Q.#5: The Fool’s Progress is a picaresque comedy about life and death, work and play, love and marriage — with a happy ending. I mention these obvious points only because a few reviewers (a simple and literal-minded lot, generally speaking) seem unable to grasp them. Other than that, the novel speaks for itself. It’s the best work I’ve been able to do so far and perhaps the best I’ll ever do.
Q.#6: What is my favorite among my books? They are all my children; but I will confess to a special fondness for the novels Good News and Black Sun, i.e., the futuristic fantasy and the wilderness love story.
Q.#7: Whom do I nominate, among American writers, for the Nobel Prize? Easy: Lewis Mumford for literature (The City in History, The Myth of the Machine, The Pentagon of Power, etc.), David Brower for peace (he has devoted his life in the attempt to stop humankind’s savage war against the natural world) and Noam Chomsky for science — and political truth.
Q.#8: What is the essence of the art of writing? Part One: Have something to say. Part Two: Say it well.
Q.#9: How do I feel about The War Between The Sexes? I love it. I’m in favor of it. Women and men must share everything eventually, including a common fate; but meanwhile, it is the poignant difference between them which creates the tension and the delight. There is nothing that bores me so much as androgyny — manlike women and womanlike men.
Q.#10: Does the human race deserve a final chance? Considering what we’ve done to each other and to life in general during the past five thousand years, I’m tempted to say that we do not. But I am the father of two small children. The children are innocent until proven guilty. For their sake, not ours, we must soldier on, muddling our way toward frugality, simplicity, liberty, community, until some kind of sane and rational balance is achieved between our ability to love and our cockeyed ambition to conquer and dominate everything in sight. No wonder the galaxies recede from us in every direction, fleeing at velocities that approach the speed of light. They are frightened. We humans are the Terror of the Universe.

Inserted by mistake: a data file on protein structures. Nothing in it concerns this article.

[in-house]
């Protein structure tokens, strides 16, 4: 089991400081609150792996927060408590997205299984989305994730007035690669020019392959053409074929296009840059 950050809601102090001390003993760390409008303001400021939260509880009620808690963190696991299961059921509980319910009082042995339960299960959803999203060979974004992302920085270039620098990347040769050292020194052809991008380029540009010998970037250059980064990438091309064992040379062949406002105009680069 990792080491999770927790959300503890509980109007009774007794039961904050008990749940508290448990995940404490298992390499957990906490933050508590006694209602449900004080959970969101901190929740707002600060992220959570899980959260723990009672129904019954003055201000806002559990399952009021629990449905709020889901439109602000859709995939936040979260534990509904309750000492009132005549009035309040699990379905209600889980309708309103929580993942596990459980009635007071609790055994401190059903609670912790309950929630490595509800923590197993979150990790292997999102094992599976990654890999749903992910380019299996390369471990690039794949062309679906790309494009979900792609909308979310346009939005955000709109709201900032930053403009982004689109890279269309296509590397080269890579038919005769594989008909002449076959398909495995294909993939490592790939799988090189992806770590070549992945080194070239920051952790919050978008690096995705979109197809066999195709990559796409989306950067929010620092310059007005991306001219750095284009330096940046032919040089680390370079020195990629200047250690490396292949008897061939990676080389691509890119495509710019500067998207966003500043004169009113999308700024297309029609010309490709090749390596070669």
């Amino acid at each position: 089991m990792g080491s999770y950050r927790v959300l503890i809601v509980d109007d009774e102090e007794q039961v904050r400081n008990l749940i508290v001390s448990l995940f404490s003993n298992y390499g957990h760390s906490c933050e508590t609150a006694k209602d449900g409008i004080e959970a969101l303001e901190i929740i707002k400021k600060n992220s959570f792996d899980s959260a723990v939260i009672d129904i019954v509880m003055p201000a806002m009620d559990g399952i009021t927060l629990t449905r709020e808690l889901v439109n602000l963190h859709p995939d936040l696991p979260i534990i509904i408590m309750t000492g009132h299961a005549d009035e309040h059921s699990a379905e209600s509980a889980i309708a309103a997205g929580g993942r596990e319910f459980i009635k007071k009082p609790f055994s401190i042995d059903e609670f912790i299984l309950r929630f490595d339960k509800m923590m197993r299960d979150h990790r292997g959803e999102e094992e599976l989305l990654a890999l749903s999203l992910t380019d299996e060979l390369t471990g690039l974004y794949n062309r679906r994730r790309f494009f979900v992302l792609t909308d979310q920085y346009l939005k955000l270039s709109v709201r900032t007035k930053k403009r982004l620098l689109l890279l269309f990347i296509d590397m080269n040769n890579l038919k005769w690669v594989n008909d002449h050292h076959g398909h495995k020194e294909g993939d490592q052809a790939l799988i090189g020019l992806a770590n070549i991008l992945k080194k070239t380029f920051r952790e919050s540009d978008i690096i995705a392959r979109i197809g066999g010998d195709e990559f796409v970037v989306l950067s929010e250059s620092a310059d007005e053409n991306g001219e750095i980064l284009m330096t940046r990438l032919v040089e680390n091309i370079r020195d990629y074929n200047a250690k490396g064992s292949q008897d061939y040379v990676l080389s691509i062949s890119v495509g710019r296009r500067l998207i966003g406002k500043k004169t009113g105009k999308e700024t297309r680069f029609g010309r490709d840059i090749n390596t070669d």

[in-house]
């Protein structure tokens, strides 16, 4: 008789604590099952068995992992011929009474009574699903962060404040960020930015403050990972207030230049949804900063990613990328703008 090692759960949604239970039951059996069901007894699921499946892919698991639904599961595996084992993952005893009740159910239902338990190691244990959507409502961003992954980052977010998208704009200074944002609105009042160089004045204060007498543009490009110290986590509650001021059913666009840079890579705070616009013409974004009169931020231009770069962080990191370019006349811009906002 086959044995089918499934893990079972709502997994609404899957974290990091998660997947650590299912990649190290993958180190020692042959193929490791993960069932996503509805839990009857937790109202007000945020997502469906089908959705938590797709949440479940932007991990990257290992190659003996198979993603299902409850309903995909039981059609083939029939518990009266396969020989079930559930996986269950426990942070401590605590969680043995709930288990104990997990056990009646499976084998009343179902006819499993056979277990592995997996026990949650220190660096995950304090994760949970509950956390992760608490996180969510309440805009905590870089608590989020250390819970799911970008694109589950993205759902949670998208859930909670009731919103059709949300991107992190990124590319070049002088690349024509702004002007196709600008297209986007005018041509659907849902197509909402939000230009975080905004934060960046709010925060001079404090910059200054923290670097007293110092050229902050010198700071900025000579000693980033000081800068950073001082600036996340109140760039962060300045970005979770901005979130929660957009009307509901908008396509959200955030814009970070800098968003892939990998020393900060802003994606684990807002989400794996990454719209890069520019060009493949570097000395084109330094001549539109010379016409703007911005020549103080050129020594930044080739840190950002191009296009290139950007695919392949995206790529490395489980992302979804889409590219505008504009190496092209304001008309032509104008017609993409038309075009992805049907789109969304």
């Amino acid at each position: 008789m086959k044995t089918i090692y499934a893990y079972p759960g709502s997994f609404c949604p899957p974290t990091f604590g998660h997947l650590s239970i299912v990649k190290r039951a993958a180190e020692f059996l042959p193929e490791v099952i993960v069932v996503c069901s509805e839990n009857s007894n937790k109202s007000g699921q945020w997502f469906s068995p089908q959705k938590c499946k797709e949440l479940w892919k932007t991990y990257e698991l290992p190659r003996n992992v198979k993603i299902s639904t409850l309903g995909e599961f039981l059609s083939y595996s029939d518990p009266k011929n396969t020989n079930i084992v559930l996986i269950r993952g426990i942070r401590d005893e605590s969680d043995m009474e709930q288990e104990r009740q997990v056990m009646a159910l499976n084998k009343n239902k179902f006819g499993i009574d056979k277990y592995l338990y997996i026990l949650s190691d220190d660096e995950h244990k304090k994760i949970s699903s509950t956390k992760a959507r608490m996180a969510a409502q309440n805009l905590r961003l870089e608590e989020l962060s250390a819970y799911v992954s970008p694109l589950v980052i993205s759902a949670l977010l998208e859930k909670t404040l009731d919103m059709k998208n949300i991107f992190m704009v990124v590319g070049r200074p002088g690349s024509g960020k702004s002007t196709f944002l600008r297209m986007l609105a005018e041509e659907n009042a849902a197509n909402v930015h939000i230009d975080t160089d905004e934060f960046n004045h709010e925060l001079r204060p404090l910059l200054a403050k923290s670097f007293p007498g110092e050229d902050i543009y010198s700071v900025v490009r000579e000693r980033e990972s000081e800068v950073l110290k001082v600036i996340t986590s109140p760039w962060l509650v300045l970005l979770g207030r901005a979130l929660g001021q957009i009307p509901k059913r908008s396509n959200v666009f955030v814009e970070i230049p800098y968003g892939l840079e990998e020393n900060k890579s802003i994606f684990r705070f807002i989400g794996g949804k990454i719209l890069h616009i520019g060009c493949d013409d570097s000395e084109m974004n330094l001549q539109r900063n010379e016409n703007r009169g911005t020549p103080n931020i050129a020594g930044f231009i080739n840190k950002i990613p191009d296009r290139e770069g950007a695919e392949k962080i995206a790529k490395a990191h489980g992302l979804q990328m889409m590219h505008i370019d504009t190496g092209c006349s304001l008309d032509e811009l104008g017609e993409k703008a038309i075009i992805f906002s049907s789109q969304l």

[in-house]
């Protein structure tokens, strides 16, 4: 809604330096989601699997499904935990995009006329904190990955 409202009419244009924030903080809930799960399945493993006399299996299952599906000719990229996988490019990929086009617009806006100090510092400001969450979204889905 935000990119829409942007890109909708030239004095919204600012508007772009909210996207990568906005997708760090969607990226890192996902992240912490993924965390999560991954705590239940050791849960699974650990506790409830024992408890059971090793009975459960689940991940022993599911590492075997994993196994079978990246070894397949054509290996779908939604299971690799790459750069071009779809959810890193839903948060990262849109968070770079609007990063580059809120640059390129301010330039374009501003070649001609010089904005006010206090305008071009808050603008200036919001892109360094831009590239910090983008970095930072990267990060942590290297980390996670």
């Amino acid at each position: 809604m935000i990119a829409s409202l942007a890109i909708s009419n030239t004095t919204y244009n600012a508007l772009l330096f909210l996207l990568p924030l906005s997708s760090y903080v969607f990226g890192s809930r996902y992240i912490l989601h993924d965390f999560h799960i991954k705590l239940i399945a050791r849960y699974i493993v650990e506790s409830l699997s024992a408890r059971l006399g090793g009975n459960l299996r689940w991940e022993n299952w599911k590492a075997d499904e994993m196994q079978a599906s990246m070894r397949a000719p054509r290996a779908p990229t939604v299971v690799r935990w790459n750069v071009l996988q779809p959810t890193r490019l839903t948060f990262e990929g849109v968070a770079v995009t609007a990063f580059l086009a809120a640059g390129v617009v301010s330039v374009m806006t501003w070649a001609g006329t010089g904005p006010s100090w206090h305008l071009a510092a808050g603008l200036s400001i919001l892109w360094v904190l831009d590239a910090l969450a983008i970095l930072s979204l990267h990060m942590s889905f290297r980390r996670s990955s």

Meanwhile, good luck to all of you. (Within reason.)
Edward Abbey writes, to the editor of a student newspaper, “What is the essence of the art of writing? Part one: Have something to say. Part two: Say it well.”
Great advice, but hard to do most times. Abbey fought the good fight until he died in 1989. Who among us will stand up in his place? What must we do to be heard when the applause has died, when it is all just voices stilled — or, at least, it appears that way? Poets try their dead level best to illuminate, to be heard, but does anyone have the time now? Self-absorption is so much more entertaining.
Soon we will all join Abbey over the “Great Divide.” Perhaps it will be clear to us then what he saw. We should look forward to the conversation.
In the January 2007 Correspondence Bill Johnson points out that Edward Abbey drove a gas-guzzling Buick (he didn’t mention the Ford pickups) and spawned too many children (so did Al Gore). Abbey’s faults were more glaring and public than most, and anyone who has read his work already knows them well. But Johnson is wrong to say that Abbey was counterproductive. Just ask the thousands of readers he has influenced, even years after his death.
Abbey told ugly truths when nobody else would, and like nobody else can. Of course we need the Bill McKibbens of the world to speak out calmly and rationally and attempt to sway those who are inclined to listen and intelligent enough to understand. But when an ignorant, sleazy asshole builds another senseless “development,” we need people like Abbey to call him an ignorant, sleazy asshole. Abbey’s vitriol was often (not always) appropriate and necessary, and it sprang from his deep love for our little planet.
Reading Edward Abbey [“Sincerely, Edward Abbey,” October 2006] and Bill McKibben side by side in the same issue of The Sun was a useful study in contrasts. I have just two questions about Abbey: (1) Why did this staunch proponent of negative population growth father two additional children in his final marriage? And (2) did he really drive around in that gas-guzzling old Buick that appears in the accompanying photograph? (Perhaps he was en route to deposit it in the Mariana Trench.)
Abbey’s barbs aimed at religion, mysticism, land management, stewardship, SUVs, and even dogmatic science serve only to undermine the patient dialogue and coalition-building we need to solve our environmental crisis. I don’t disagree with the Earth First! approach entirely; sometimes a swift kick in the pants is justified, if only to grab some press coverage. But the likely response by those in power will be to dig their heels in deeper.
McKibben manages to shake the foundations just as much, but does so in a measured, diplomatic, and I dare say optimistic style. This — and not Abbey’s vitriol — is what will eventually persuade people to beat their swords into plowshares.